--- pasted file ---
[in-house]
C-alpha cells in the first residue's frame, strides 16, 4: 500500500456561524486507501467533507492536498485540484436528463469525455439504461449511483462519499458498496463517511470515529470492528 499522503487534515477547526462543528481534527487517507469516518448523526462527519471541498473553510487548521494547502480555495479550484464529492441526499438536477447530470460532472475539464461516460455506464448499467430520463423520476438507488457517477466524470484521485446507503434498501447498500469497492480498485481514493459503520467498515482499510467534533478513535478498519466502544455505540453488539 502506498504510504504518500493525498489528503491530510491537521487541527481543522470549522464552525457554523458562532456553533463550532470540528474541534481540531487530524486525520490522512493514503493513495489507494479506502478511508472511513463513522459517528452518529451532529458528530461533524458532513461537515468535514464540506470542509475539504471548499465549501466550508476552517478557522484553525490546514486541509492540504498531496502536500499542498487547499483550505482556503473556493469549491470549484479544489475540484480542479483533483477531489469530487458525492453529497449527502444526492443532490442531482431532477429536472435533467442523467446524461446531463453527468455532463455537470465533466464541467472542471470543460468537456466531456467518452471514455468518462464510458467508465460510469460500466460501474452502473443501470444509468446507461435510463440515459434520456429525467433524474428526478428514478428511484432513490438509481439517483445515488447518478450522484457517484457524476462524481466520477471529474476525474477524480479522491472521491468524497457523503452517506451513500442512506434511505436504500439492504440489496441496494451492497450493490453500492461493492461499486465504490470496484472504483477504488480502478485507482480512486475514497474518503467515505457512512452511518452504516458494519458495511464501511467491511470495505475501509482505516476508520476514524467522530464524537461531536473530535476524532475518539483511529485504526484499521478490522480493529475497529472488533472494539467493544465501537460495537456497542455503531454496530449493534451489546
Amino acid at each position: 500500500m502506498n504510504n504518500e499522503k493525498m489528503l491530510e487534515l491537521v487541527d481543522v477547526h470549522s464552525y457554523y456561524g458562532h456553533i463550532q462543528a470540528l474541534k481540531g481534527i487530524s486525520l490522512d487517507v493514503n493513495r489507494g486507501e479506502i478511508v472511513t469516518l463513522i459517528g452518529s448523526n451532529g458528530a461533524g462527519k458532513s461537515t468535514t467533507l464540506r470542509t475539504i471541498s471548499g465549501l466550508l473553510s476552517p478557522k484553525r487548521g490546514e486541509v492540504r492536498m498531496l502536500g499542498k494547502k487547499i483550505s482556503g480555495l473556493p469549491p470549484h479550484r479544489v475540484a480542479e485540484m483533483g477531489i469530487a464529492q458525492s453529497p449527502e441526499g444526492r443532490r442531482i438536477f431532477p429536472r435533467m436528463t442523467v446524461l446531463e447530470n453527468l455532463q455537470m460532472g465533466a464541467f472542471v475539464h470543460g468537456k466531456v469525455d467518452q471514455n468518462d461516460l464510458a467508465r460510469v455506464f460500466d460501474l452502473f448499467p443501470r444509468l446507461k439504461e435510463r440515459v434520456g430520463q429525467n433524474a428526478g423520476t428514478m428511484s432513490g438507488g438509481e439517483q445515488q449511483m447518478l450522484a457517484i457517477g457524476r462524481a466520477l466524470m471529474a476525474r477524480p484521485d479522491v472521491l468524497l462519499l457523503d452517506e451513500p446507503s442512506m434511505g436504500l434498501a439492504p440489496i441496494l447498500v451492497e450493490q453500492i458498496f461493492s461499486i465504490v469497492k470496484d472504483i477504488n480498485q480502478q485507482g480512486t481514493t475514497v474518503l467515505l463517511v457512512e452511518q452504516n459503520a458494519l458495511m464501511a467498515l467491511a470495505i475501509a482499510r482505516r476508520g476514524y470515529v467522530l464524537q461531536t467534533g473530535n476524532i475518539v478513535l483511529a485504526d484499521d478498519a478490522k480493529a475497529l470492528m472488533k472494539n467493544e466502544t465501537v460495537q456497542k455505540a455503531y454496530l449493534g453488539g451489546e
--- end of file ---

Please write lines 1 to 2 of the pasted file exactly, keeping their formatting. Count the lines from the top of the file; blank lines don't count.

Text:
[in-house]
C-alpha cells in the first residue's frame, strides 16, 4: 500500500456561524486507501467533507492536498485540484436528463469525455439504461449511483462519499458498496463517511470515529470492528 499522503487534515477547526462543528481534527487517507469516518448523526462527519471541498473553510487548521494547502480555495479550484464529492441526499438536477447530470460532472475539464461516460455506464448499467430520463423520476438507488457517477466524470484521485446507503434498501447498500469497492480498485481514493459503520467498515482499510467534533478513535478498519466502544455505540453488539 502506498504510504504518500493525498489528503491530510491537521487541527481543522470549522464552525457554523458562532456553533463550532470540528474541534481540531487530524486525520490522512493514503493513495489507494479506502478511508472511513463513522459517528452518529451532529458528530461533524458532513461537515468535514464540506470542509475539504471548499465549501466550508476552517478557522484553525490546514486541509492540504498531496502536500499542498487547499483550505482556503473556493469549491470549484479544489475540484480542479483533483477531489469530487458525492453529497449527502444526492443532490442531482431532477429536472435533467442523467446524461446531463453527468455532463455537470465533466464541467472542471470543460468537456466531456467518452471514455468518462464510458467508465460510469460500466460501474452502473443501470444509468446507461435510463440515459434520456429525467433524474428526478428514478428511484432513490438509481439517483445515488447518478450522484457517484457524476462524481466520477471529474476525474477524480479522491472521491468524497457523503452517506451513500442512506434511505436504500439492504440489496441496494451492497450493490453500492461493492461499486465504490470496484472504483477504488480502478485507482480512486475514497474518503467515505457512512452511518452504516458494519458495511464501511467491511470495505475501509482505516476508520476514524467522530464524537461531536473530535476524532475518539483511529485504526484499521478490522480493529475497529472488533472494539467493544465501537460495537456497542455503531454496530449493534451489546